intolerant person to get calcium.
Helicobacter pylori Infections
Chronic gastritis, Peptic ulcers, Gastric
adenocarcinoma, and a number of non-gastrointestinal
Bifidobacteria and B. subtilis may inhibit the growth
or attachment of H. pylori.
Possible mechanisms eradicates H. pylori include
the ability of the probiotics to bind to gastric epithelial
to produce a high quantity of lactic acid, and
to proliferate rapidly.
Lactic acid bacilli
Increases production of
Short chain Fatty Acid
Inhibits cholesterol syn
Decreases blood chlesterol
Bile syn. Increases
More cholesterol is used up
Probiotics and Cancer
Enzymes (Glycosidase, B- glucuronidase , azoreductase ,
and nitroreductase) of the intestinal flora convert the
precarcinogens to active carcinogens giving rise to
Faecal concentrations of enzymes
Reduce absorption of harmful mutagens that may
contribute to colon carcinogenesis.
Activity of L. acidophilus and L. casei supplementation
in humans helps to decrease levels of these enzymes
Dosage of Probiotics
The dose of probiotics is usually expressed as the
number of colony forming units (CFUs).
Due to the multitude of strains, the FDA has not
approved any specific health claims for probiotics.
The varying strains also make it impossible to
establish an RDA for a probiotic.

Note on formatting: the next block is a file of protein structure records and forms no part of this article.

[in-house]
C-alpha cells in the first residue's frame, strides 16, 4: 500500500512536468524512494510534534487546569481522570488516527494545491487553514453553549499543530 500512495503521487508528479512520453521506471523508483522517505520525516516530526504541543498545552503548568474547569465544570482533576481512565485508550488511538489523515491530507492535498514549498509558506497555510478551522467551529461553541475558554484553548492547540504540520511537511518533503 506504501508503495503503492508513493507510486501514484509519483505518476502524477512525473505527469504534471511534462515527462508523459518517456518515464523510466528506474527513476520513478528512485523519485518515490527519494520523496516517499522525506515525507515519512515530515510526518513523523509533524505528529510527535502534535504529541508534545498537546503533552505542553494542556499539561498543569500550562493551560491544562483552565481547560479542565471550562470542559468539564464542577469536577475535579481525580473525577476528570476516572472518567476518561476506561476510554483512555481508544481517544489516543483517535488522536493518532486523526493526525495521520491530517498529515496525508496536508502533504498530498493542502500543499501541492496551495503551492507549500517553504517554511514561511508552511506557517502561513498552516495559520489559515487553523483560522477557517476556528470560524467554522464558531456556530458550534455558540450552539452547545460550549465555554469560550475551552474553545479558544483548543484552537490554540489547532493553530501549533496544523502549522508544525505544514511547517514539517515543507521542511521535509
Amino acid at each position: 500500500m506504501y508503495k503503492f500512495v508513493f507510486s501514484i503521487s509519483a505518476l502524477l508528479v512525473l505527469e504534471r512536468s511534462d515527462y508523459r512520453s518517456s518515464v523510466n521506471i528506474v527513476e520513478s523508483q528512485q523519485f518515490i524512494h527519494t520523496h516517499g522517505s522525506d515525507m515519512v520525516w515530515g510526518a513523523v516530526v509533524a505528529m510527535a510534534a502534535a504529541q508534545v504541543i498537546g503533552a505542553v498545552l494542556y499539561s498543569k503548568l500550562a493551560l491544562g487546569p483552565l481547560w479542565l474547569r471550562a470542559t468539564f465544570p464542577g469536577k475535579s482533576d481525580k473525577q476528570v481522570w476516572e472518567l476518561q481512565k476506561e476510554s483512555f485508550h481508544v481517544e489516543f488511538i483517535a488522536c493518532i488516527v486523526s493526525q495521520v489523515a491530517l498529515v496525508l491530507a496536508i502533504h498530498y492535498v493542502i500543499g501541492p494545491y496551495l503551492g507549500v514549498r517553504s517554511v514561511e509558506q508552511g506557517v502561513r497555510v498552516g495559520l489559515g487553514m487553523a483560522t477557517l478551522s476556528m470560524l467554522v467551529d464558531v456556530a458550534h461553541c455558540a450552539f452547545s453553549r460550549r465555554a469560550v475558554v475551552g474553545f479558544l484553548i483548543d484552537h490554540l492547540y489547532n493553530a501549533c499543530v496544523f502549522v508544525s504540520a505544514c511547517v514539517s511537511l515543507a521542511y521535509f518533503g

Probiotic effects should be considered dose-specific
Dose listed on the label are based on studies that
show a beneficial health effect in humans.
Prebiotics vs Probiotics
Prebiotics are defined as nonliving
non-digestible special form of fiber
Probiotics are referred to as live
active microorganisms that when
administered in adequate amount will
have beneficial effects to its host.
The powder form of prebiotics
can survive heat, cold, acid.
• more fragile.
• vulnerable to heat.
• may be killed over time.
Prebiotics perform their role by
nourishing the bacteria that live
in the intestines.
Probiotics fight the harmful
bacterial species present in the
Probiotics side effects, if they occur, tend to be mild
and digestive symptoms. (such as gas or bloating).
May cause infections, especially in immuno-compromised
Diabetic patients should be doubly cautious about
taking probiotic drinks available in the market as they
contain high level of sugar.
Probiotic products taken as a dietary supplement are
manufactured and regulated as functional foods, not
Are probiotics supplements
Probiotics supplements are not necessary for normal,